The tenor and emotion of the Episcopal Church at General Convention has been on a rollercoaster ride. At one moment, the House of Deputies bursted into spontaneous singing as they anxiously awaited the announcement about the election of the next Presiding Bishop. Then, like a sudden key change, the conversation returns to a communal lament on our decreasing membership, money, and influence.
We seem to think that the grass was greener for the Episcopal Church in some bygone era. Once upon a time, we planted Episcopal churches within blocks of neighboring churches. Now we shutter those churches because the money and people have disappeared. After World War II, our seminaries were bursting at the seams. At the beginning of the twenty-first century, many of our seminaries are merging, closing, or managing their own decline.
What has happened? Has the Spirit left the Church? Like Ezekiel, have we witnessed the presence of God abandon the Temple that we love so dearly? Was the grass greener all those years ago?
In this time of Church wide hand-wringing, we must constantly remind ourselves of the good news of Jesus Christ: God has not left the Church. The risen Lord made a solemn promise to his disciples that he would be with us “to the end of the age” (Matthew 28:20). As disciples of Jesus, we must never forget that the “bond which God establishes in Baptism is indissoluble” (Book of Common Prayer, 298). At the end of the day, God abides with the Church. The grass is as green as it ever was.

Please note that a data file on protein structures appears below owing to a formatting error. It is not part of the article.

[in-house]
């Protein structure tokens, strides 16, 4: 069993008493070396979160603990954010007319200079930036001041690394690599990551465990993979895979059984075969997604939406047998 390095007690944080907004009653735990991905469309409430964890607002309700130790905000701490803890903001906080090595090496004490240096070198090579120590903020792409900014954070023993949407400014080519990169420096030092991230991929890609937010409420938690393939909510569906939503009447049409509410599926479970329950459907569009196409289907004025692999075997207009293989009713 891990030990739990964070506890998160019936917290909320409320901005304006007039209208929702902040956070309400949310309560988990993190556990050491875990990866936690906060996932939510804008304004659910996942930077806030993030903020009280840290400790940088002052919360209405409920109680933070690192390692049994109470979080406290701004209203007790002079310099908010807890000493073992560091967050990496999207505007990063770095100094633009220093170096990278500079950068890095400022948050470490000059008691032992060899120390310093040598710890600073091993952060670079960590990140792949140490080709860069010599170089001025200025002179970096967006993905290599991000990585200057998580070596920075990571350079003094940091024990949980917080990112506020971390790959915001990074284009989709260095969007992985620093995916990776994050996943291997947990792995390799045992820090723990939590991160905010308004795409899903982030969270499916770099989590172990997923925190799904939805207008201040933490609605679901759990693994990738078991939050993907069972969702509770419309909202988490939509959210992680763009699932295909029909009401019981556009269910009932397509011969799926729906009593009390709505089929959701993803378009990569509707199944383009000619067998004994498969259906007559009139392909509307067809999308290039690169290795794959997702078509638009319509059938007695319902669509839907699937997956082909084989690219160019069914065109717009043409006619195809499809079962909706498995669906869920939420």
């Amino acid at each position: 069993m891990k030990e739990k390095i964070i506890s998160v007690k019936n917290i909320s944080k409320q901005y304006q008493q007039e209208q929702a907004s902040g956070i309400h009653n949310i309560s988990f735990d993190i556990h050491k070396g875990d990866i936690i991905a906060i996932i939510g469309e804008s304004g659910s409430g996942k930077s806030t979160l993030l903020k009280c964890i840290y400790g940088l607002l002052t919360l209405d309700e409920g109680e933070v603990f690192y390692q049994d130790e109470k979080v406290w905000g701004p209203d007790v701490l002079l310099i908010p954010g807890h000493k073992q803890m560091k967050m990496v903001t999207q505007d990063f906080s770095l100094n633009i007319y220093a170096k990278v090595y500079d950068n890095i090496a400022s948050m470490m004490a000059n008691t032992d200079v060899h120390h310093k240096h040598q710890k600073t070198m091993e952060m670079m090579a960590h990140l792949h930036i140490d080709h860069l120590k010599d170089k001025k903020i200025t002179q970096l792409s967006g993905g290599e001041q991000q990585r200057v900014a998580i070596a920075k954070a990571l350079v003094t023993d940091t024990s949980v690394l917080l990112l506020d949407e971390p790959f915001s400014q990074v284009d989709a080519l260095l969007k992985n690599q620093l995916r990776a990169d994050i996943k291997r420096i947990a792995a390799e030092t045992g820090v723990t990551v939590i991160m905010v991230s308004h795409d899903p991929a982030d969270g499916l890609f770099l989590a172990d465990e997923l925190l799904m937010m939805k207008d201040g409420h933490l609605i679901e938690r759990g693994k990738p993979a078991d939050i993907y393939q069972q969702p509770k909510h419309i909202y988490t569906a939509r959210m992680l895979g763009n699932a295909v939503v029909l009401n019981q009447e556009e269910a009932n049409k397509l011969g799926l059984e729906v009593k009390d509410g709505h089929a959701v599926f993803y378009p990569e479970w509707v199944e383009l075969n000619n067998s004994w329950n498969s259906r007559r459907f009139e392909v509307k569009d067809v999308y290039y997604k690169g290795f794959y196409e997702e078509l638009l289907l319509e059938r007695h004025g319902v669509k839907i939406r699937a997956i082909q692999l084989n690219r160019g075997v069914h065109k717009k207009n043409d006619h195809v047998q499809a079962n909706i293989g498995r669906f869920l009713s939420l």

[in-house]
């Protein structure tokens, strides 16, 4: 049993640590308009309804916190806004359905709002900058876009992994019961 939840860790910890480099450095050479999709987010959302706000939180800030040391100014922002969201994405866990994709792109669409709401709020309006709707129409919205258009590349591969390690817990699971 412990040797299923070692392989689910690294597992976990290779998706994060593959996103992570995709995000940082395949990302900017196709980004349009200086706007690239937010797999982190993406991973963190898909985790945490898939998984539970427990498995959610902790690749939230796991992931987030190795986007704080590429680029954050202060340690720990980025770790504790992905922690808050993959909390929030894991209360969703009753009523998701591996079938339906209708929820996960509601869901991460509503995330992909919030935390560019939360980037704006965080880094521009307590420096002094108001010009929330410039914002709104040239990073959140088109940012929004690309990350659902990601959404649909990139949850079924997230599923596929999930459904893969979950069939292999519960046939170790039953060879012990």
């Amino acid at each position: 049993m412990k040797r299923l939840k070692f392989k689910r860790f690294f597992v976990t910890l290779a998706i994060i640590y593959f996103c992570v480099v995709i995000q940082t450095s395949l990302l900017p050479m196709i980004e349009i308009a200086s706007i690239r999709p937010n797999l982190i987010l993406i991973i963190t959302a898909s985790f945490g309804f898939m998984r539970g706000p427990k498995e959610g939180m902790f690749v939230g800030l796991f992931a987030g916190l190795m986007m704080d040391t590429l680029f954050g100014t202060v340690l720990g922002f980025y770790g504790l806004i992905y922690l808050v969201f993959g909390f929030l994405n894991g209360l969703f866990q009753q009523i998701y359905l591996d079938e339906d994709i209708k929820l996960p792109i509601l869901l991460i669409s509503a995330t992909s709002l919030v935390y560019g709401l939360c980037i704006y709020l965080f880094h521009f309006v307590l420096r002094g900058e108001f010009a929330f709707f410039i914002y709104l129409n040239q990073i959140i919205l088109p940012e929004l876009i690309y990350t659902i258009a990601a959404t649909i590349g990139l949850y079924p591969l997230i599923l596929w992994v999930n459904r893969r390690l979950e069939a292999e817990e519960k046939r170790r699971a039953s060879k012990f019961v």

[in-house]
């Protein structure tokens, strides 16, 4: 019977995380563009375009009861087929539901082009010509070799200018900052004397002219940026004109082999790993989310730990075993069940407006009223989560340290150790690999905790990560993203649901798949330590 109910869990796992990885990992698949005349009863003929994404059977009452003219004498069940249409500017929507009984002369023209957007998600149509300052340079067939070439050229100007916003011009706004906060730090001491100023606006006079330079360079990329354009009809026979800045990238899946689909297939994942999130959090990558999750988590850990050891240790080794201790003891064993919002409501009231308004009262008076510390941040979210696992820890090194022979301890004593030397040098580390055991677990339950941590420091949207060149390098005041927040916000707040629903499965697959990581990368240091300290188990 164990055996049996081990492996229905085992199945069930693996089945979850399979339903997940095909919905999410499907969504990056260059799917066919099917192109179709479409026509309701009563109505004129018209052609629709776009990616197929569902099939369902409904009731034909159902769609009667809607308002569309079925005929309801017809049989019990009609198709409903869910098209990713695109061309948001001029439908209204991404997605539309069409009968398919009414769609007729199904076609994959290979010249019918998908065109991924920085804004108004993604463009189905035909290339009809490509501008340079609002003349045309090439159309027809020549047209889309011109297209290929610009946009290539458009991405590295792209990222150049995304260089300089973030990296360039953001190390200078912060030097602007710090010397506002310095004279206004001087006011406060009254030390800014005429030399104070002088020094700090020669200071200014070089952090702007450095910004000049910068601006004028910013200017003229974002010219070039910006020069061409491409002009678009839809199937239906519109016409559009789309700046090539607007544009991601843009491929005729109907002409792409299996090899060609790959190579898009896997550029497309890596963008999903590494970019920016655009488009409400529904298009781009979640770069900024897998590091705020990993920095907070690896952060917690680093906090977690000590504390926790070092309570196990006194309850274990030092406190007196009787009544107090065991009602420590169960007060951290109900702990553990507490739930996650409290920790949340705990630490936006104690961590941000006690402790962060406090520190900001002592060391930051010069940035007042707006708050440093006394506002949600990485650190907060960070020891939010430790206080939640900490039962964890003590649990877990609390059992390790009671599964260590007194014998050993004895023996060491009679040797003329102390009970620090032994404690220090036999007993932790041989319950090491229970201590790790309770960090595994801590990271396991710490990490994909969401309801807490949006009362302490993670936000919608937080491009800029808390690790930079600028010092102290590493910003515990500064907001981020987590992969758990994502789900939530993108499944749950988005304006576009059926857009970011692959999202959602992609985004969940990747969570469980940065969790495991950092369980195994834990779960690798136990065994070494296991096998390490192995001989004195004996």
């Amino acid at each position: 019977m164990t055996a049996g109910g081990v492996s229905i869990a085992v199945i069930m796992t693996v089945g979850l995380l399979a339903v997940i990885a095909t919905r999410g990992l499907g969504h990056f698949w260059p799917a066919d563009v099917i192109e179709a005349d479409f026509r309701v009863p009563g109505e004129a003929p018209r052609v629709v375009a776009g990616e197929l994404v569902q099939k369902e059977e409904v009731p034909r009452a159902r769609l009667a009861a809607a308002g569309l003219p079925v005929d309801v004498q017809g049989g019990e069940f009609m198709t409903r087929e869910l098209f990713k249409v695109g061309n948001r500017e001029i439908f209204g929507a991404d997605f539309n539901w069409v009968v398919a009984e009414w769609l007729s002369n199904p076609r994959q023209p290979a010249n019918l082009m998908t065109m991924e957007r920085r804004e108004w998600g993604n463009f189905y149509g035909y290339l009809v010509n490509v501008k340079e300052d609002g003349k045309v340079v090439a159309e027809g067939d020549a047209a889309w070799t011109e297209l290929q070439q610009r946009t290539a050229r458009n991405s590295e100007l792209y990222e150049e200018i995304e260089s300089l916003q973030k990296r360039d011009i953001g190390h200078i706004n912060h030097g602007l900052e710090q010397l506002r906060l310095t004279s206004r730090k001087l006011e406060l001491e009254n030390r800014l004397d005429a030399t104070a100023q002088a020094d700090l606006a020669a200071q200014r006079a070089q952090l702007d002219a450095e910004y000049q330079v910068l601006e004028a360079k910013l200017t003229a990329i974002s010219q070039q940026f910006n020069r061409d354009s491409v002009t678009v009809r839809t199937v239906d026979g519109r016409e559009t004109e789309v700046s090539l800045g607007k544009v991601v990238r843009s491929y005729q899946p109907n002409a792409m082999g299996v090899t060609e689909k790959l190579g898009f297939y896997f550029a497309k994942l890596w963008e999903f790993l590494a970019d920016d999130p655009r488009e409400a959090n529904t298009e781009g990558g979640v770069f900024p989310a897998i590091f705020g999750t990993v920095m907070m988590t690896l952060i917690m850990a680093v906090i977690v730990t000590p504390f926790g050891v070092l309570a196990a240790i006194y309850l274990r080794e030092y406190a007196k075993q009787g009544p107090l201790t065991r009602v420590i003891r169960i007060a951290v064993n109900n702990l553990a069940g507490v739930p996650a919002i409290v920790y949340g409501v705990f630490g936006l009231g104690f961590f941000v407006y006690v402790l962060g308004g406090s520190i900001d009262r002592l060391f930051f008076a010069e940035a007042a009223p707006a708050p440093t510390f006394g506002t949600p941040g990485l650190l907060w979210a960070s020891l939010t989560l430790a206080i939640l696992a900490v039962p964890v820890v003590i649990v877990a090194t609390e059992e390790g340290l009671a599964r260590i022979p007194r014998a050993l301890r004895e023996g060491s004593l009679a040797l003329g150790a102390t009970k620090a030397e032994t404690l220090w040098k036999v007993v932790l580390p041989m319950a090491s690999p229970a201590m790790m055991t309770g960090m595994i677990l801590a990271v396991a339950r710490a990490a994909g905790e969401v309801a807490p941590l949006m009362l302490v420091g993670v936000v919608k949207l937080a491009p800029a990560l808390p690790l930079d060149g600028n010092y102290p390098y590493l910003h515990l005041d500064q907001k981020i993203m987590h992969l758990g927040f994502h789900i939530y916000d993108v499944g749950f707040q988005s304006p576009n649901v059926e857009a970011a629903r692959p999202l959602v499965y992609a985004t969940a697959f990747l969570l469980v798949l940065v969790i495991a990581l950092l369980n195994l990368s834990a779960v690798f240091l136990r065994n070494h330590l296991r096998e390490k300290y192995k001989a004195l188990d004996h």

God is always with us, but we are timid. We allot an exorbitant amount of money for bureaucracy while church planters and evangelists have to clamor for the budgetary leftovers. We tell stories of decline rather than the stories of transformation and resurrection that are happening in every single Episcopal community across this Church. Instead of giving thanks for God’s abounding grace, we wring our hands and wish that we had some fertilizer to make our grass greener.
Of course, we already have the fertilizer. We are just afraid to use it because it will mean change. To grow the grass beneath our feet we have to radically decentralize the burden of bureaucracy. We have to put our money where our mission is and make evangelism (both digital and traditional church planting) a financial priority.
And at the end of the day – if structural changes are a giant disaster, if every single new church plant fails, if digital discipleship is a flop – God will still be with us. Our Lord’s resurrection is not contingent upon our success or failure as a Church. Robert Jenson says, “we sin when we do not take risks.” Now is the time to risk it all for the sake of the gospel. “Shall our hearts forget his promise, ‘I am with thee evermore’?”